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Last Post by jwenting

In all honesty, it's mostly to maintain old code. It's a little unusual to hear someone say "I started this new project in COBOL". It's still usefull to companies that would pay to keep their decades old codebase running as opposed to switching to something newer.

If you program in COBOL commercially, the environment you most likely work in doesn't represent good programming practice. Also, the language itself (and most of the code written in the language) doesn't promote good programming practice.

Cobol is worth knowing if you happen to need it for some third party reason (legacy buisiness code). It might even be good as a hobby (though I think the QBasic hobby community is more alive).

I would recommend that you learn something more modern that has more of a community focused on good programming practice, at least so you have an idea of what modern languages are like (even if your job is mainly cobol).


Hi Hiroshe. Thank you for your quick and thoughtful response. I have learned some HTML and CSS. I also know a bit of JavaScript. But I am wondering where are all the supposedly high-paying COBOL jobs?


I wouldn't class HTML and CSS as programming languages. Their markup languages used for making webpages. (I'm not saying that HTML and CSS arn't usefull, however their pupose is a lot more focused then a turing complete language). So if you wanted to become a web developer, then these would be usefull to know.

Javascript is a general purpose language, but when someone learns it with HTML and CSS, I feel it's taught in a more "ad-hoc" manner as opposed to learning a language for general purpose programming, and adapting it for whaever you need. (aka, most a lot of web developers know a "bit" and can copy and paste code). Again, I'm not saying learning javascript in an ad-hoc way for web development is a bad thing, but the approch taken would probably not prepare you for what you'd expect for a more general purpose application.

If you want higher paying job's for COBOL, then you'll need to look for a comapany which needs their legacy buisiness software maintained. This is more often then not done through pre-existing networking. The the vast field of programming, I wouldn't say that the market for cobol programmers is big (though they do get paid simular amounts and sometime more then expected when compaired for other fields).

The path you should take is dependant on what you want to do. If you want to make a career out of programming, you'll need to pick up a verity of languages (and you'll learn how to learn a programming language on the spot). You also need to spend time learning programing language-agnostic things like data structures and algortihms. Then you can probably go to a more specialised field (like web development, buisiness programming, scientific computation, etc). If you just want a job, then pick a field you like and learn the language ad-hoc.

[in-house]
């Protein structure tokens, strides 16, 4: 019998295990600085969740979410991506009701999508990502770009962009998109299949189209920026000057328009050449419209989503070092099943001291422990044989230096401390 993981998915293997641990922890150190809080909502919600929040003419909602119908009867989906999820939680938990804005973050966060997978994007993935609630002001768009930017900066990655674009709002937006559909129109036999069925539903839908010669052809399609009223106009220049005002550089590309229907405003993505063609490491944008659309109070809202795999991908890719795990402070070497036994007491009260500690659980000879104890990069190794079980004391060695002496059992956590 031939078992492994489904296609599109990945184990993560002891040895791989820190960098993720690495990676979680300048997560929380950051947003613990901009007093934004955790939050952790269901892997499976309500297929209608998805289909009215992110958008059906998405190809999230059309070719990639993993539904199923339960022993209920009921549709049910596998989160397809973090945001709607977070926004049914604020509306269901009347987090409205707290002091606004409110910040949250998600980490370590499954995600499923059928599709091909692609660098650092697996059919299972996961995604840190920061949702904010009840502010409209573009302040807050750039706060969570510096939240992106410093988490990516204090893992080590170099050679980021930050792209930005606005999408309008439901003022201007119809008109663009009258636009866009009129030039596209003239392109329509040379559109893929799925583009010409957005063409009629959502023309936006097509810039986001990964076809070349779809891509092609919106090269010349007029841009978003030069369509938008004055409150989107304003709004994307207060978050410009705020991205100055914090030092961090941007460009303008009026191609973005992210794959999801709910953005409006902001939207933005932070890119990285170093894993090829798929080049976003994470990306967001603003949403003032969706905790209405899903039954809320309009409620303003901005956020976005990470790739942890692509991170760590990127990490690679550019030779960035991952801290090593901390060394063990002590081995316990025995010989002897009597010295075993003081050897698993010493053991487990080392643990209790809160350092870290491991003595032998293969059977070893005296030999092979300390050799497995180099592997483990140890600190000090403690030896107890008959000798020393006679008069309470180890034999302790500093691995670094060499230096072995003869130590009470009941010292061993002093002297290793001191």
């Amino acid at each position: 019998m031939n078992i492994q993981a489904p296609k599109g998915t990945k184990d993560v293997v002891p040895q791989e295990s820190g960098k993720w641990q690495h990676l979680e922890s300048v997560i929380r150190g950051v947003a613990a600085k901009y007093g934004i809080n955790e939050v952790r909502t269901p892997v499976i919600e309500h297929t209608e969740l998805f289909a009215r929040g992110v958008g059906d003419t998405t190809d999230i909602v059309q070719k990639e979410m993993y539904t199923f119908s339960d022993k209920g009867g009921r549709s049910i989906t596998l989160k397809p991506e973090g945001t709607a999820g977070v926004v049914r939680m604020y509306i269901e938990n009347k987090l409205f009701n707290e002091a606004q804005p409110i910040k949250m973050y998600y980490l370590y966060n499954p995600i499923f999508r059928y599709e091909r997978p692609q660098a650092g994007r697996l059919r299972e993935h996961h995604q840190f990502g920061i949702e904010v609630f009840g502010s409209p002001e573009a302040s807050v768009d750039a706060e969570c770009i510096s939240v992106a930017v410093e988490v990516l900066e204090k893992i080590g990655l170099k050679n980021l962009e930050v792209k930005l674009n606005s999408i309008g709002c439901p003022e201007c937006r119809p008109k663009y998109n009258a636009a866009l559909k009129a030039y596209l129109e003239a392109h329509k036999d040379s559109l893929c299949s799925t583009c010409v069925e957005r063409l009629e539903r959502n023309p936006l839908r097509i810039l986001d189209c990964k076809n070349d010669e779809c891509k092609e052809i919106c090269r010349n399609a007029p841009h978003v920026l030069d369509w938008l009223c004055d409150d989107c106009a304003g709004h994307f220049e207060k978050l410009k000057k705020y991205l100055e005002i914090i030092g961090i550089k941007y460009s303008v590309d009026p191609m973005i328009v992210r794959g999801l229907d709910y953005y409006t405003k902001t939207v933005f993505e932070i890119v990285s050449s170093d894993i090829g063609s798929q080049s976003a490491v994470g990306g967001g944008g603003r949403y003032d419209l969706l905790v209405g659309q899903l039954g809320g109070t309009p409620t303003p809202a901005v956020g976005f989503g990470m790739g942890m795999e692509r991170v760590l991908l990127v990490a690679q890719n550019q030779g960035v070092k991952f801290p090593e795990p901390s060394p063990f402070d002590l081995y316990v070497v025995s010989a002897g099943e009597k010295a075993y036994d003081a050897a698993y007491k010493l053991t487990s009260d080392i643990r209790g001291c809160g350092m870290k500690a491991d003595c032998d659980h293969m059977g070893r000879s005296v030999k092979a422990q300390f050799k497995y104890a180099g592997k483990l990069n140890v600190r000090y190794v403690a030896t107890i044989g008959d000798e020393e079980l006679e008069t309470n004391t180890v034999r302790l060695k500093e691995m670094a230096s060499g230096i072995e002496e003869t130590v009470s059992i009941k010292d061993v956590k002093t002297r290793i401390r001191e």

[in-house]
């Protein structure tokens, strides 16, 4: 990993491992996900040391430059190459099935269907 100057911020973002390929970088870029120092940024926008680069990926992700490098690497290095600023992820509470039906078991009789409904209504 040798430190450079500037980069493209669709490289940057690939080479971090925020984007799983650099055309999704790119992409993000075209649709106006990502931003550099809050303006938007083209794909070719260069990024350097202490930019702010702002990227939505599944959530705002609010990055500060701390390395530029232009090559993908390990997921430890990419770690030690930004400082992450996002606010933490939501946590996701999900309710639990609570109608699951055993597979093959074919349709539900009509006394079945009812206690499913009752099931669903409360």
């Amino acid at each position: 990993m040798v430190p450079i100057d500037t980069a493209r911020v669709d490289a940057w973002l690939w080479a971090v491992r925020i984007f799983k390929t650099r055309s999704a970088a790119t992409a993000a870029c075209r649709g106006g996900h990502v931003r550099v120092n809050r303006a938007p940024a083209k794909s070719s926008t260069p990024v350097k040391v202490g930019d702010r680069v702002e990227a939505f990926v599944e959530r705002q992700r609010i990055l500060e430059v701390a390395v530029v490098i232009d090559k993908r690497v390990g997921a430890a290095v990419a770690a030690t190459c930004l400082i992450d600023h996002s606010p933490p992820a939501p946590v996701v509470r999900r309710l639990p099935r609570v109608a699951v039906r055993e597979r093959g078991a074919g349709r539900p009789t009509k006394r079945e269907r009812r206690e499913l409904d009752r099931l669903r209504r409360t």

Edited by Hiroshe


If you are considering switching into more current web-based programming, then get up-to-speed on PHP and LAMP. PHP is really a web server based version of C++. If you are going to use it properly, you need to understand well the foundations of OOP (object-oriented programming). A lot of currently written PHP code is an abomination and subject to major sercurity issues. Well-written PHP code is clean, debuggable, and secure. Unfortunately, there are more web sites out there with the former kind of PHP coding... :-(

I had to re-write a tool at my former employer (Nokia) that was written in the former (abominable) style - a mish-mosh of intewoven PHP, HTML, and JavaScript code with some complex CSS thrown in for formatting. You could not debug it. I took the good parts and embedded them into real PHP classes and methods. The result ran faster, could be debugged, and was a LOT easier to modify (which I had to do to meet new requirements).

Edited by rubberman


I just signed up for the Coursers course The Data Scientist's Toolbox. I have been wondering about data science ever since I helped my friend write an R program. She has done about 80 quality of life studies with Johns Hopkins. She used to be a medical professor there.
I have taken statistics 1, statistics 2, quantitative methods, and math classes to get my MBA and BSBA.


I would definitely disagree that COBOL is just to maintain old code. If you go into high-volume, data-intensive shops you'll find mainframes rule the day. Payroll firms, banks, healthcare firms, and others use COBOL quite frequently in their item processing areas.


true, but it's old code being expanded, not new systems being created.
And all too often what you're asked to do is prepare your system for more easy screen scraping so the data can be exposed to some newfangled web based system (or to add a webservice layer on top of it).

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